Four months after starting to co-develop the preclinical autoimmune compound MGD010, Takeda Pharmaceutical and MacroGenics have launched an up-to-$1.6 billion-plus expansion of their collaboration by agreeing to develop four additional drugs based on the latter’s Dual-Affinity Re-Targeting (DART®) platform.
Each product candidate will be directed against jointly selected pairs of molecular targets using the DART platform, designed to enable the targeting of multiple antigens or cells by using a single molecule with an antibody-like structure.
MacroGenics has created more than 100 DART molecules which have been configured for the potential treatment of cancer, autoimmune disorders, and infectious disease. Among them is MGD010, a B-cell-targeted therapy that simultaneously targets the B-cell surface proteins CD32B and CD79B, and is indicated for lupus and rheumatoid arthritis.
“The breadth of our alliance with MacroGenics underscores our confidence in their research and development capabilities, as well as the robustness and versatility of their bi-specific DART platform,” Tetsuyuki Maruyama, Ph.D., general manager of Takeda’s pharmaceutical research division, said in a statement.
Under the expanded collaboration, Takeda won an option for an exclusive worldwide license for each of the four product candidates, and agreed to fund all R&D activities related to the programs, including reimbursing MacroGenics’ expenses.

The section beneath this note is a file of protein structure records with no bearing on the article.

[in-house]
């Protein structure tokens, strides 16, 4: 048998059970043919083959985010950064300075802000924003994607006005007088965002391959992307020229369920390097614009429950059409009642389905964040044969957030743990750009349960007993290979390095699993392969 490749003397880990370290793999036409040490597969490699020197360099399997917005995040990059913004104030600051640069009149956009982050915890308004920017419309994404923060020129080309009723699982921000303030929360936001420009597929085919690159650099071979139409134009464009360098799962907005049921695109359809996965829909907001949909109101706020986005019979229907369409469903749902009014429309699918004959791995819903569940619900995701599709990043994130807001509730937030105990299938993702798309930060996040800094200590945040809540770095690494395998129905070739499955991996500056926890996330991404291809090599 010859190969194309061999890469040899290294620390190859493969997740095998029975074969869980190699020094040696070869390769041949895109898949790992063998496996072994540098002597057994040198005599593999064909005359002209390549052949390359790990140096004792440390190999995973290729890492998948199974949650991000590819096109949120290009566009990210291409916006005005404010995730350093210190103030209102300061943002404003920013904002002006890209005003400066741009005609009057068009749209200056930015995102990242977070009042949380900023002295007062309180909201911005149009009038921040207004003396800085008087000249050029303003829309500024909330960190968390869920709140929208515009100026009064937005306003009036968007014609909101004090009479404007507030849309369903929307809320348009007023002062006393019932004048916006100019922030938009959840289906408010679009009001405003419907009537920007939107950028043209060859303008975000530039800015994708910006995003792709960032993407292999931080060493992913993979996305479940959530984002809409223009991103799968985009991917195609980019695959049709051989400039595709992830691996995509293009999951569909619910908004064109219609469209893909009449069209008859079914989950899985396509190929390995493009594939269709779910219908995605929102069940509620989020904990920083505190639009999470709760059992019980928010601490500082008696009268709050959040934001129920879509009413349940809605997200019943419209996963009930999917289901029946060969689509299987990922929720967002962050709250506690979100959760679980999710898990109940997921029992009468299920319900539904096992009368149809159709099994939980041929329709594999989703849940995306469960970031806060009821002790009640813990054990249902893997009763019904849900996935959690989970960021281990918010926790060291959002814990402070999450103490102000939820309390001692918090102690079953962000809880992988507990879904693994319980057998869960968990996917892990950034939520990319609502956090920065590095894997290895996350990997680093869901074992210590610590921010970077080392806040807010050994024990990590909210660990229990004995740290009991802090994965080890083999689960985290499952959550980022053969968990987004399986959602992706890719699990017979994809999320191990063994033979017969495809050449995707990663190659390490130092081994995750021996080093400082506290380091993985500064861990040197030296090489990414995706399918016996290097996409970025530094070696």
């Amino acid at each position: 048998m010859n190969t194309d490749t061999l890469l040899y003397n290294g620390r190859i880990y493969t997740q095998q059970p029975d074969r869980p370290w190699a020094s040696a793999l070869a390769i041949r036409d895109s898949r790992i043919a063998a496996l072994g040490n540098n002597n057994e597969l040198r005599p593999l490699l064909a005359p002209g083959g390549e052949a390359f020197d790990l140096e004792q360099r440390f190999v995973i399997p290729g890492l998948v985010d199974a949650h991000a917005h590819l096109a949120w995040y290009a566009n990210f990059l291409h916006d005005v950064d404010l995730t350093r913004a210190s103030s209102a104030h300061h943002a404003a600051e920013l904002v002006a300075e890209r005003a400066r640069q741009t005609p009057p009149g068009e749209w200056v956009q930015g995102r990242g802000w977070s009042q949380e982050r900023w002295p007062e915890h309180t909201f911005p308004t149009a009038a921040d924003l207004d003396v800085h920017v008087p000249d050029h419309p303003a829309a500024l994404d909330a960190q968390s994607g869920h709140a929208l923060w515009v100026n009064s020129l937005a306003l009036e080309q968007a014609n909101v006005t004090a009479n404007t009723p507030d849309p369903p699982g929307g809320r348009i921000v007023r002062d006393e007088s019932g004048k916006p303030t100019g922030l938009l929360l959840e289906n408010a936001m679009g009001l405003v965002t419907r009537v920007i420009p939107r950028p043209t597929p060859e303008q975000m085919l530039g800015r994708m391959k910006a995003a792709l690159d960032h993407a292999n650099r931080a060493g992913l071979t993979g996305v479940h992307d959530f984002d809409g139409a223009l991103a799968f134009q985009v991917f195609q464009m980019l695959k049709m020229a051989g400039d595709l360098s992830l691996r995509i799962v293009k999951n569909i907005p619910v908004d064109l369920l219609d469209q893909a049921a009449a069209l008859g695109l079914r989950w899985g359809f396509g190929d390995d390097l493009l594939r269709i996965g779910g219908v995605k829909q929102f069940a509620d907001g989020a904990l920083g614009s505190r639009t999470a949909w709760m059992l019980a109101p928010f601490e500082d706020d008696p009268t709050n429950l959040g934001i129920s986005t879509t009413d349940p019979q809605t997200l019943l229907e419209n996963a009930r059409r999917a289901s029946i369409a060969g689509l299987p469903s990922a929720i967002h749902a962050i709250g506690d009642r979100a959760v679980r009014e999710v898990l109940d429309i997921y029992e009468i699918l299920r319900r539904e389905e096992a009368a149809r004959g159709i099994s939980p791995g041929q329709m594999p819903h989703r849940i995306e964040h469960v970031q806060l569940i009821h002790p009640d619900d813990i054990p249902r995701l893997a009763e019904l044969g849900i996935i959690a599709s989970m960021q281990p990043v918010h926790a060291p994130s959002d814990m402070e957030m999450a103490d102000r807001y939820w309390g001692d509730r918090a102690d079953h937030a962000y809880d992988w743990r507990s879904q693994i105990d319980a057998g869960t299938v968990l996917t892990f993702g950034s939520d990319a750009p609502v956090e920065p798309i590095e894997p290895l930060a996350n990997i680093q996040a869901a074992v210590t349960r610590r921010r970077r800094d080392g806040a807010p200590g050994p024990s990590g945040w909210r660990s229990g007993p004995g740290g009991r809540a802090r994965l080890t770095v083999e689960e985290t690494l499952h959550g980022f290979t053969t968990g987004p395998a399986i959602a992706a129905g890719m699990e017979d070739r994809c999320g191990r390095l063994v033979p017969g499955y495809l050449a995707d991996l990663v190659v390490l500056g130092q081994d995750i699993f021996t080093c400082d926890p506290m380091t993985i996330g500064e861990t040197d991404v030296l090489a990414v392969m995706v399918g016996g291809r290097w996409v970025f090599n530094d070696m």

In addition to the R&D reimbursement, MacroGenics could gain up to $400 million for successful development and commercialization by Takeda of each of the four drug candidates to be co-developed —reflecting program initiation, pre-clinical, clinical, regulatory, and commercialization milestone payments. For each drug commercialized, MacroGenics would also receive double-digit royalties on any global net sales, and has the option to co-promote each product candidate with Takeda in the U.S.
MacroGenics also won the option to fund a portion of Phase III clinical development of each product candidate, in exchange for a share of the drug’s North American profits.
For the initial collaboration on MGD010, Takeda paid MacroGenics $10 million upfront; and agreed to pay a possible $33 million if it exercises an option for an exclusive worldwide license following completion of a Phase Ia study. Takeda also agreed to pay up to an additional
According to MacroGenics, DART molecules can be tailored for either short or prolonged pharmacokinetics and have demonstrated good stability and attractive manufacturability.
In June, MacroGenics launched the first Phase I clinical trial involving its first DART molecule, MGD006, which simultaneously targets the CD123 antigen [interleukin-3 receptor] and CD3. MGD006 is designed to redirect T cells via their CD3 component to kill CD123-expressing cells, and has shown that in preclinical studies. CD123 is believed to be overexpressed on malignant cells in a wide range of blood malignancies including AML and myelodysplastic syndrome (MDS).
By year’s end, the company expects to advance its second DART molecule, MGD007, into clinical development. MGD007 is designed to redirect the body's T cells, via their CD3 component, to target colon cancer cells expressing the glycoprotein A33 antigen (gpA33), found on more than 95% of primary and metastatic human colorectal cancers, including cancer stem cells, and believed to be responsible for tumor recurrence and metastasis.
MGD007 is being developed for the treatment of colorectal cancer and other gastrointestinal-associated tumors. In July the FDA cleared the drug candidate to begin Phase I trials in humans. MacroGenics restated in its announcement of the expanded Takeda collaboration that it anticipates initiating a Phase I clinical study for MGD007 in the second half of this year.